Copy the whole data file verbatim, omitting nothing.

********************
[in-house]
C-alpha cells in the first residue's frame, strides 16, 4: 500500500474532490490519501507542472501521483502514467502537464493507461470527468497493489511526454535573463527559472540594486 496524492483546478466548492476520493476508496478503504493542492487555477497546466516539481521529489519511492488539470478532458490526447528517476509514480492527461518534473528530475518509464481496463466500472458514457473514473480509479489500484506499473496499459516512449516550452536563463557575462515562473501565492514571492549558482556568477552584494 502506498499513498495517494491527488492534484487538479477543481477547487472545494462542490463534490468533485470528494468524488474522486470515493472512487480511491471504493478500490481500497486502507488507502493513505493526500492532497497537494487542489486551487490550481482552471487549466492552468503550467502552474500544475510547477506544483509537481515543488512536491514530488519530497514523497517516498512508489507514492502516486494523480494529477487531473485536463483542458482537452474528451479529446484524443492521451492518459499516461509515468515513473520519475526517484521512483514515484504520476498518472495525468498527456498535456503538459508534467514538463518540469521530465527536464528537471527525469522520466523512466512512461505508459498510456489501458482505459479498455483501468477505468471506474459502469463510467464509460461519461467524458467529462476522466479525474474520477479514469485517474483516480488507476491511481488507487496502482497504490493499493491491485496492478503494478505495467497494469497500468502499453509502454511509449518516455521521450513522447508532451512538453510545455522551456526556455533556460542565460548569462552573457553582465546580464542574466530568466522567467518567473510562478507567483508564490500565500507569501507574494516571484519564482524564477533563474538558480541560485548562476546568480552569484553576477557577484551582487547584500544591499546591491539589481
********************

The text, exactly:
[in-house]
C-alpha cells in the first residue's frame, strides 16, 4: 500500500474532490490519501507542472501521483502514467502537464493507461470527468497493489511526454535573463527559472540594486 496524492483546478466548492476520493476508496478503504493542492487555477497546466516539481521529489519511492488539470478532458490526447528517476509514480492527461518534473528530475518509464481496463466500472458514457473514473480509479489500484506499473496499459516512449516550452536563463557575462515562473501565492514571492549558482556568477552584494 502506498499513498495517494491527488492534484487538479477543481477547487472545494462542490463534490468533485470528494468524488474522486470515493472512487480511491471504493478500490481500497486502507488507502493513505493526500492532497497537494487542489486551487490550481482552471487549466492552468503550467502552474500544475510547477506544483509537481515543488512536491514530488519530497514523497517516498512508489507514492502516486494523480494529477487531473485536463483542458482537452474528451479529446484524443492521451492518459499516461509515468515513473520519475526517484521512483514515484504520476498518472495525468498527456498535456503538459508534467514538463518540469521530465527536464528537471527525469522520466523512466512512461505508459498510456489501458482505459479498455483501468477505468471506474459502469463510467464509460461519461467524458467529462476522466479525474474520477479514469485517474483516480488507476491511481488507487496502482497504490493499493491491485496492478503494478505495467497494469497500468502499453509502454511509449518516455521521450513522447508532451512538453510545455522551456526556455533556460542565460548569462552573457553582465546580464542574466530568466522567467518567473510562478507567483508564490500565500507569501507574494516571484519564482524564477533563474538558480541560485548562476546568480552569484553576477557577484551582487547584500544591499546591491539589481